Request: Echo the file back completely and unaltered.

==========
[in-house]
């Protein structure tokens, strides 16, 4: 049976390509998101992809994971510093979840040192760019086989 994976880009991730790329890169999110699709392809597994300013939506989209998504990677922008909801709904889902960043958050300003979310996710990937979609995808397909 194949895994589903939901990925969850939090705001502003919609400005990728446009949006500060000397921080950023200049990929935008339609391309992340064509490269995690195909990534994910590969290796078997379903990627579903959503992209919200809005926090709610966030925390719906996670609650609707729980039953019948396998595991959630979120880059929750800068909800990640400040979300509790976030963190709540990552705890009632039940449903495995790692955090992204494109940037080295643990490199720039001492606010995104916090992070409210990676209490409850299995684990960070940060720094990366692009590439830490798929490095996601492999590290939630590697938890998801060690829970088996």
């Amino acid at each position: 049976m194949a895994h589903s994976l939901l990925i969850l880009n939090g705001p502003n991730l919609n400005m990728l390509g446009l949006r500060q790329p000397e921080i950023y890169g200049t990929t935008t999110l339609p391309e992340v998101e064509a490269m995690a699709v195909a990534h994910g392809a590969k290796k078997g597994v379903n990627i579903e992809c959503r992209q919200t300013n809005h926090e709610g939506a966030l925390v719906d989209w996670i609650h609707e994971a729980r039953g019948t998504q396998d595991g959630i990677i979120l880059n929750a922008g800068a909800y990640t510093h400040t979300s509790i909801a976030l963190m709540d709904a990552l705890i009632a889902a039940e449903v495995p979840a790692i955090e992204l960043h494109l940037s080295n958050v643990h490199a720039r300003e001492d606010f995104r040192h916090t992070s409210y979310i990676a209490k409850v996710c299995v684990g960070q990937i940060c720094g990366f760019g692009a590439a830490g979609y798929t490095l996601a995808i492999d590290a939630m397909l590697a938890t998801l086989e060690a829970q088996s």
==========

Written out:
[in-house]
């Protein structure tokens, strides 16, 4: 049976390509998101992809994971510093979840040192760019086989 994976880009991730790329890169999110699709392809597994300013939506989209998504990677922008909801709904889902960043958050300003979310996710990937979609995808397909 194949895994589903939901990925969850939090705001502003919609400005990728446009949006500060000397921080950023200049990929935008339609391309992340064509490269995690195909990534994910590969290796078997379903990627579903959503992209919200809005926090709610966030925390719906996670609650609707729980039953019948396998595991959630979120880059929750800068909800990640400040979300509790976030963190709540990552705890009632039940449903495995790692955090992204494109940037080295643990490199720039001492606010995104916090992070409210990676209490409850299995684990960070940060720094990366692009590439830490798929490095996601492999590290939630590697938890998801060690829970088996």
């Amino acid at each position: 049976m194949a895994h589903s994976l939901l990925i969850l880009n939090g705001p502003n991730l919609n400005m990728l390509g446009l949006r500060q790329p000397e921080i950023y890169g200049t990929t935008t999110l339609p391309e992340v998101e064509a490269m995690a699709v195909a990534h994910g392809a590969k290796k078997g597994v379903n990627i579903e992809c959503r992209q919200t300013n809005h926090e709610g939506a966030l925390v719906d989209w996670i609650h609707e994971a729980r039953g019948t998504q396998d595991g959630i990677i979120l880059n929750a922008g800068a909800y990640t510093h400040t979300s509790i909801a976030l963190m709540d709904a990552l705890i009632a889902a039940e449903v495995p979840a790692i955090e992204l960043h494109l940037s080295n958050v643990h490199a720039r300003e001492d606010f995104r040192h916090t992070s409210y979310i990676a209490k409850v996710c299995v684990g960070q990937i940060c720094g990366f760019g692009a590439a830490g979609y798929t490095l996601a995808i492999d590290a939630m397909l590697a938890t998801l086989e060690a829970q088996s």